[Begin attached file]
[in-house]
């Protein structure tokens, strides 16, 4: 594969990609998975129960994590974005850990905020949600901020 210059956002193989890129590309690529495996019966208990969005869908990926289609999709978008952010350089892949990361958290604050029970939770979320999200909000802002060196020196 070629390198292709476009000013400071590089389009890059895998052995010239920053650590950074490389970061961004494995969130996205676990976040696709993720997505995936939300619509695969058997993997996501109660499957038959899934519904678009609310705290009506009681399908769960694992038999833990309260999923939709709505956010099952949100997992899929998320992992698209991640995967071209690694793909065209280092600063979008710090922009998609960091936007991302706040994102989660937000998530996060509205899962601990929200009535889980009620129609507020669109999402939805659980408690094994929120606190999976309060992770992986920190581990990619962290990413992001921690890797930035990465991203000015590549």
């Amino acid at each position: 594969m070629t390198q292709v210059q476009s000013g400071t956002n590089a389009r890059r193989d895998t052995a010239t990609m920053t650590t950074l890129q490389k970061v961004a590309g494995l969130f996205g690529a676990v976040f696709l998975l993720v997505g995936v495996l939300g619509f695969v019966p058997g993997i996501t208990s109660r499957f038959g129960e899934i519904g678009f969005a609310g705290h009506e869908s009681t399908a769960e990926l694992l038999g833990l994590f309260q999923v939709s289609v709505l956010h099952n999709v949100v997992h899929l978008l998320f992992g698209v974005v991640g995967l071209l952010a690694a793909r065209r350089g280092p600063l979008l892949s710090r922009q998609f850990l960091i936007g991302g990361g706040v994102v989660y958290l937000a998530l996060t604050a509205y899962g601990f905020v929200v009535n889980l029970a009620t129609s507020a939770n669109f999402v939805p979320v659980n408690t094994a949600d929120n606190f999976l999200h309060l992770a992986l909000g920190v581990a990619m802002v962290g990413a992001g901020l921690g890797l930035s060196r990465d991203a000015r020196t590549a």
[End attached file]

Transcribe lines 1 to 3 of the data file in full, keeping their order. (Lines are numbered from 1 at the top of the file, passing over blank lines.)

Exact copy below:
[in-house]
């Protein structure tokens, strides 16, 4: 594969990609998975129960994590974005850990905020949600901020 210059956002193989890129590309690529495996019966208990969005869908990926289609999709978008952010350089892949990361958290604050029970939770979320999200909000802002060196020196 070629390198292709476009000013400071590089389009890059895998052995010239920053650590950074490389970061961004494995969130996205676990976040696709993720997505995936939300619509695969058997993997996501109660499957038959899934519904678009609310705290009506009681399908769960694992038999833990309260999923939709709505956010099952949100997992899929998320992992698209991640995967071209690694793909065209280092600063979008710090922009998609960091936007991302706040994102989660937000998530996060509205899962601990929200009535889980009620129609507020669109999402939805659980408690094994929120606190999976309060992770992986920190581990990619962290990413992001921690890797930035990465991203000015590549």
């Amino acid at each position: 594969m070629t390198q292709v210059q476009s000013g400071t956002n590089a389009r890059r193989d895998t052995a010239t990609m920053t650590t950074l890129q490389k970061v961004a590309g494995l969130f996205g690529a676990v976040f696709l998975l993720v997505g995936v495996l939300g619509f695969v019966p058997g993997i996501t208990s109660r499957f038959g129960e899934i519904g678009f969005a609310g705290h009506e869908s009681t399908a769960e990926l694992l038999g833990l994590f309260q999923v939709s289609v709505l956010h099952n999709v949100v997992h899929l978008l998320f992992g698209v974005v991640g995967l071209l952010a690694a793909r065209r350089g280092p600063l979008l892949s710090r922009q998609f850990l960091i936007g991302g990361g706040v994102v989660y958290l937000a998530l996060t604050a509205y899962g601990f905020v929200v009535n889980l029970a009620t129609s507020a939770n669109f999402v939805p979320v659980n408690t094994a949600d929120n606190f999976l999200h309060l992770a992986l909000g920190v581990a990619m802002v962290g990413a992001g901020l921690g890797l930035s060196r990465d991203a000015r020196t590549a």